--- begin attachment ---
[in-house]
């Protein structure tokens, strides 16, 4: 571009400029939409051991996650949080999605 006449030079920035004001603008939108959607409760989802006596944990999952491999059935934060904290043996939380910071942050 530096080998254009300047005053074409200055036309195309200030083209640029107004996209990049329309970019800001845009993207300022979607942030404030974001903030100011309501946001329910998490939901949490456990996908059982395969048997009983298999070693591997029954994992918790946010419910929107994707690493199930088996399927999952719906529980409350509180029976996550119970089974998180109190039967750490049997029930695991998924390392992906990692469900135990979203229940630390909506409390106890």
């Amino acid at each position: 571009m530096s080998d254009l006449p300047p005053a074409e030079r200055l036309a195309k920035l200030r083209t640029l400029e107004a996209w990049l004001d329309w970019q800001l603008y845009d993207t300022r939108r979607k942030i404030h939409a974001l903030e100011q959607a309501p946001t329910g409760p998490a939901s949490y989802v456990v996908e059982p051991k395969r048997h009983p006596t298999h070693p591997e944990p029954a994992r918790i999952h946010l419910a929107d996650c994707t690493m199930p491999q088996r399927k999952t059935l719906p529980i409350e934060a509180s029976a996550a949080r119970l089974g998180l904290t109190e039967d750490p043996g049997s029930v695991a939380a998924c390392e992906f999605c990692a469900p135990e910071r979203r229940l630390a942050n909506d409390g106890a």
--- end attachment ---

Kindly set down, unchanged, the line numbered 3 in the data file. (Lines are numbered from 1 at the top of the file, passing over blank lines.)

């Amino acid at each position: 571009m530096s080998d254009l006449p300047p005053a074409e030079r200055l036309a195309k920035l200030r083209t640029l400029e107004a996209w990049l004001d329309w970019q800001l603008y845009d993207t300022r939108r979607k942030i404030h939409a974001l903030e100011q959607a309501p946001t329910g409760p998490a939901s949490y989802v456990v996908e059982p051991k395969r048997h009983p006596t298999h070693p591997e944990p029954a994992r918790i999952h946010l419910a929107d996650c994707t690493m199930p491999q088996r399927k999952t059935l719906p529980i409350e934060a509180s029976a996550a949080r119970l089974g998180l904290t109190e039967d750490p043996g049997s029930v695991a939380a998924c390392e992906f999605c990692a469900p135990e910071r979203r229940l630390a942050n909506d409390g106890a």